The sedimentologists described and refined the lithologic units for Site U1456. Unit I is described from Holes U1456A, U1456B, and U1456C, and is primarily composed of nannofossil ooze and nannofossil ooze with clay, with thin graded beds of silt and sand. Unit II is found in Holes U1456A and U1456C and is dominated by sand, with lesser amounts of light brownish to gray nannofossil-rich clay and clay with nannofossils. Unit III is described from Holes U1456A, U1456C, and U1456D, and consists of light brown to dark green clay/claystone, light brown to dark gray sand/sandstone, light greenish nannofossil chalk, and light to dark greenish gray nannofossil-rich claystone. The finer grained lithologies are heavily burrowed, with Planolites, Chondrites, and Zoophycos traces, typical of deep-water sedimentation. Unit IV is found in Hole U1456D and primarily consists of dark gray claystone and light greenish calcarenite and calcilutite. Conglomerate and breccia are present in lesser amounts.
The biostratigraphers re-analyzed some samples from Hole U1456D to refine bioevents and worked in collaboration with the paleomagnetists to produce a shipboard age model for Site U1456. The final age model supports the presence of several hiatuses through the recovered section.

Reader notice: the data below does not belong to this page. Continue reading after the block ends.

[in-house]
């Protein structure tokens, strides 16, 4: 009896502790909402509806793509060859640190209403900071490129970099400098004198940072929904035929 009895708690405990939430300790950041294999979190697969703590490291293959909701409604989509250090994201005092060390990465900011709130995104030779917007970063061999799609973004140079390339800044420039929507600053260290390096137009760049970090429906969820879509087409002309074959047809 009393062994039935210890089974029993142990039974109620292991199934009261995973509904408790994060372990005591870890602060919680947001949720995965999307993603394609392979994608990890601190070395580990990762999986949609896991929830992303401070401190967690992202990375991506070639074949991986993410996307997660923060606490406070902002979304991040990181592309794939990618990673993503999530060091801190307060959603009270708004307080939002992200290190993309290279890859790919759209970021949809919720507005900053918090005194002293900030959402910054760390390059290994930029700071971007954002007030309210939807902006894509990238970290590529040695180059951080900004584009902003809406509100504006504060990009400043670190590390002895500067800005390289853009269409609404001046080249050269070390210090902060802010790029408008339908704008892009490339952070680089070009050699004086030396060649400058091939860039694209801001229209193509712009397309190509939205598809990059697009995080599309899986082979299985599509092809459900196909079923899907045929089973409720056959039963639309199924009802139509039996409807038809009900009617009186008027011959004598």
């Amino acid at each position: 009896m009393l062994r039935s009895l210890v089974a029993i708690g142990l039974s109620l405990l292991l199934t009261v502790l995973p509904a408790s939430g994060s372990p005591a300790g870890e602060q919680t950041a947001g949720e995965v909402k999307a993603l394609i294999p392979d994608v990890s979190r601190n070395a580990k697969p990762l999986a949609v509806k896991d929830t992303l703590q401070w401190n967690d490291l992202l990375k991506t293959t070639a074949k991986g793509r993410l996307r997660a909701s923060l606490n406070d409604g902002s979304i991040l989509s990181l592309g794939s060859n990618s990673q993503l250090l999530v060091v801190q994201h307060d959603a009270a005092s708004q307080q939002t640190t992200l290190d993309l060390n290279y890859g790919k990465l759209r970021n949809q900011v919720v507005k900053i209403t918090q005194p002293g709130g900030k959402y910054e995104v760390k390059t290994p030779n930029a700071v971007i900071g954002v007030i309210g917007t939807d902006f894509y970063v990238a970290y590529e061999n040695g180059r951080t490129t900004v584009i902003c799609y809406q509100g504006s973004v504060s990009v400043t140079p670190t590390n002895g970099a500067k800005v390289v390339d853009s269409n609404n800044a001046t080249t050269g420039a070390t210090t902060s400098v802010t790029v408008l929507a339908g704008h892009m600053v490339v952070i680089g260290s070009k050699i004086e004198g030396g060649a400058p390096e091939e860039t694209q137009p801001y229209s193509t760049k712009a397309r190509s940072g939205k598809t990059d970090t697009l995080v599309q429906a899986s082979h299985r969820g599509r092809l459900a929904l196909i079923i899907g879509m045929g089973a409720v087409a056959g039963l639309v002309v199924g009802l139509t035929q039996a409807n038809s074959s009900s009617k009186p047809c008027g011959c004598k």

The stratigraphic correlators continued to refine the correlation between cores from Holes U1456C and U1456A and the logging data from Hole U1456C. The gamma ray log taken through the pipe in the upper 80 mbsf of Hole U1456C can be correlated to patterns in the magnetic susceptibility and gamma ray attenuation from the cores. Core U1456E-3R was run on the Special Task Multisensor Logger (STMSL) for correlation to Hole U1456D. Initial analysis indicates that the cored interval is similar to that of Core U1456D-56R.
The geochemists completed CHNS analysis of sediment samples from Hole U1456D. Coulometer measurements were also made on 10 core catcher samples from Hole U1456D. The geochemists started sample preparation for onboard organic extractions from interstitial water sediment residues (squeeze cakes) and core catcher samples. Thus far, 72 samples have been extracted using organic solvents, and the total lipid extract (TLE) was combined, concentrated, and stored in 2 mL vials. TLE samples were weighted for organic extractability measurements.
Paleomagnetic activities revolved around fine-tuning the magnetostratigraphic constraints for Holes U1456A, U1456C, and U1456D, as well as performing some exploratory rock magnetic tests addressing overall reliability of the paleomagnetic signal and the possibility of contributing to discussions of weathering on the continent. Core U1456E-3R was first scanned on the STMSL. The core was then allowed to equilibrate to room temperature before being run on the Whole-Round Multisensor Logger (WRMSL). Magnetic susceptibility and bulk density show very little variation through the core.